Children 1st About Healthy Eating

Healthy Eating @ Children 1st Day Nurseries


In our Day Nurseries our menus run on a 4 weekly rota which change according to the season and we aim to promote healthy eating at all of our meal times. Water is available to drink at any time and we offer fruit and healthy snacks between meals.


All our food is freshly prepared daily in our Day Nurseries by our cooks who work hard to ensure that our children enjoy well balanced nutritious and wholesome meals and snacks.


The ages between one and four are a crucial time for learning good dietary habits that can lay the foundations for future good health.


Food and nutrients help to form strong teeth and bones, muscles and a healthy body; a good diet can also help to protect your child against illness now and in the future.


Young children’s need for energy and nutrients is high, but their appetites are small and they can be fussy, too, and it can be a challenge to get your child’s diet right.


Remember, pre-school children can normally eat the amounts they want, even if it seems they’re not taking in very much. At this age, children are often good at regulating their appetite. If they’re not hungry, insisting on larger amounts of food can create a battle, which you’re likely to lose.


There's no need to rely on pre-prepared toddler foods. If the family diet is healthy, children can just have family food.


Our menus in our Day Nurseries all follow the guidelines below –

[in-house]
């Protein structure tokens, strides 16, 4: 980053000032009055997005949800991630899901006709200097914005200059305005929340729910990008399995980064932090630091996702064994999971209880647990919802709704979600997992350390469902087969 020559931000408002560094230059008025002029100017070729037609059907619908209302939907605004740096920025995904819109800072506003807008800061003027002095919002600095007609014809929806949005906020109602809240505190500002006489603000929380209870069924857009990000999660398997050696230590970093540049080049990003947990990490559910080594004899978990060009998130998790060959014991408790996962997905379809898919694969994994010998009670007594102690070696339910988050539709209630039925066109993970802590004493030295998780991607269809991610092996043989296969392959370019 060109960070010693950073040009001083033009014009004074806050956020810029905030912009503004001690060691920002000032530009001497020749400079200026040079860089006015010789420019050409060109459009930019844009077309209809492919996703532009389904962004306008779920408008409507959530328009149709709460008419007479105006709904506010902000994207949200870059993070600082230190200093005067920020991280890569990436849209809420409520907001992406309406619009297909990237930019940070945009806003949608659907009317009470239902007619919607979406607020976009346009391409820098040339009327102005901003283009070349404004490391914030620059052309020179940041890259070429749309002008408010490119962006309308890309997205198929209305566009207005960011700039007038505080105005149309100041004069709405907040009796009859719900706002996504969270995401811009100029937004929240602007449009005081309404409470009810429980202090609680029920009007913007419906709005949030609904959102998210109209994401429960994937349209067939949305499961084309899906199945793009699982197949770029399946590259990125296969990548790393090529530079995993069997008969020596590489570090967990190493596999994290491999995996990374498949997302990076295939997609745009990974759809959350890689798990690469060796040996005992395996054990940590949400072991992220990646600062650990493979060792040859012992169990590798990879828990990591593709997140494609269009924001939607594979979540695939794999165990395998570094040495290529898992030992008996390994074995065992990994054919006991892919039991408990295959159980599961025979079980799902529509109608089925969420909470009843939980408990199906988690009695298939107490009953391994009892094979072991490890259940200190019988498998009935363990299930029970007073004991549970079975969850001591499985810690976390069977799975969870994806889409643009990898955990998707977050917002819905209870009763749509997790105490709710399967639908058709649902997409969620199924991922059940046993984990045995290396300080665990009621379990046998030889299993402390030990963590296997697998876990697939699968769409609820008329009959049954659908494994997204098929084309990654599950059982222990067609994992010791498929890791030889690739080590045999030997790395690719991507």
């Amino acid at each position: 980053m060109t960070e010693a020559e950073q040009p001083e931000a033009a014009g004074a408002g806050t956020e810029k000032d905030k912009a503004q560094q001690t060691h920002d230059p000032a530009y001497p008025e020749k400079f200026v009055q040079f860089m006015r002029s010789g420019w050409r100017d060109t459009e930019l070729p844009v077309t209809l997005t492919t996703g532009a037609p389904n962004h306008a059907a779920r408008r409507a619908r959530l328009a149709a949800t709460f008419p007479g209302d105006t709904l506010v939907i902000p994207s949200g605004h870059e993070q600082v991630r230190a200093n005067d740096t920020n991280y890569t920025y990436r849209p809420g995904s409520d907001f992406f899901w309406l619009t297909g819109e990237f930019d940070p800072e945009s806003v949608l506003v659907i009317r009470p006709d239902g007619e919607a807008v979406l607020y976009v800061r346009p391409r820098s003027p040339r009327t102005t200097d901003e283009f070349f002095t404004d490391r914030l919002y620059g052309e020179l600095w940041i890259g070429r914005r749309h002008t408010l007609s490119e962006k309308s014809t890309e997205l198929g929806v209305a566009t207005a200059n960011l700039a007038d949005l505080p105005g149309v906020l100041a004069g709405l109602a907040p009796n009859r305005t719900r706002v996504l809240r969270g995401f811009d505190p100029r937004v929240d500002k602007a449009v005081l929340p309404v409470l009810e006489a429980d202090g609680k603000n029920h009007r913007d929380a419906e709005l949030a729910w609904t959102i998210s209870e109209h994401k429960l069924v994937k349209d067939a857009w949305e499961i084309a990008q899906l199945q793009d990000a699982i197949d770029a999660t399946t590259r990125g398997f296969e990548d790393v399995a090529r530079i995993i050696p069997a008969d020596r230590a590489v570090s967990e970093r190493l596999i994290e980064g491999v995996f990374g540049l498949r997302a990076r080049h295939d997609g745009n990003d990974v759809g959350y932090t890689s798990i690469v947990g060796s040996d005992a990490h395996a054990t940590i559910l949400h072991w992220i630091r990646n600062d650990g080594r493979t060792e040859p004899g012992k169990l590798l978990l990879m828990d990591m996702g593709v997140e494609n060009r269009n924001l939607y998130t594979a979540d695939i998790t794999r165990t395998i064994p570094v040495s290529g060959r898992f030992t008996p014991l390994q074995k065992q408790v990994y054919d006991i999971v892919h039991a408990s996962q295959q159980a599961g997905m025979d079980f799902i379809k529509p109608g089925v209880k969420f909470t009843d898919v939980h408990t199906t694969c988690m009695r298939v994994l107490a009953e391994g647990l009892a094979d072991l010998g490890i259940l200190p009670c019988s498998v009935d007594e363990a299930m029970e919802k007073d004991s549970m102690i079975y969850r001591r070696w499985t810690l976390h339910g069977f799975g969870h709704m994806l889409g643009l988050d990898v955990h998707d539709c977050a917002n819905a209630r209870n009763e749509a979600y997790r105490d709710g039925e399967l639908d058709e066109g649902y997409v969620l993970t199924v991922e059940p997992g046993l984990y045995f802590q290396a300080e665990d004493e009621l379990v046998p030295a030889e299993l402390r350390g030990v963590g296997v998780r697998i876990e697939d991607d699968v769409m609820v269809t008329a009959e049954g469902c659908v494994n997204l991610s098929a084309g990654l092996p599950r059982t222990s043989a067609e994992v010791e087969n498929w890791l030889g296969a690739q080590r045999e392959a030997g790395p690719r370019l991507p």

Make sure your child has the following, every day:


At least one kind of starchy carbohydrate, such as bread, rice, pasta, noodles, cereals or potatoes. One or more of these should be served with all meals.


Fruit and vegetables

Aim for at least five servings a day, where a serving is about a handful in size. Use fruit in puddings and as snacks. Frozen and canned fruit and vegetables can be just as nutritious as fresh varieties.

Vegetables can be eaten raw or cooked (serve crunchy rather than very soft to preserve the vitamins and minerals).

If your child doesn’t like vegetables, try hiding them by pureeing into soups, sauces, casseroles and pizza toppings.


Milk and dairy foods

Milk and dairy foods are an important source of calcium. Your child should be having the equivalent of about one pint (500 to 600ml) of milk a day.

Milk can be used on cereals or in drinks, puddings and sauces, and cheese, fromage frais or yoghurt can be given instead of some milk. Grated cheese, cheese spread or cheese portions can be used on sandwiches or toast. Try yoghurts as a pudding or snack between meals, served alone or with fruit.


Meat, fish and alternatives

Meat, fish and alternatives should be eaten once or twice a day. Cook minced beef, turkey, chicken and pork slowly to ensure it's soft and tender. Nutrition experts recommend at least two servings of fish a week, one of which should be oily. Use eggs, either boiled, in sandwiches, as omelettes or scrambled. Try different beans and pulses, such as lentils, baked beans, peas and chickpeas.


Some more tips and ideas!
  • Give your child regular meals and snacks, and try to time these for when your child isn't too tired or hungry.
  • It’s helpful to sit down and eat together as a family, and to include your children in buying food and preparing meals.
  • Offer small portions on a small plate, and allow your child to have more if they're still hungry.
  • Keep sweet foods out of sight until the main meal has been eaten.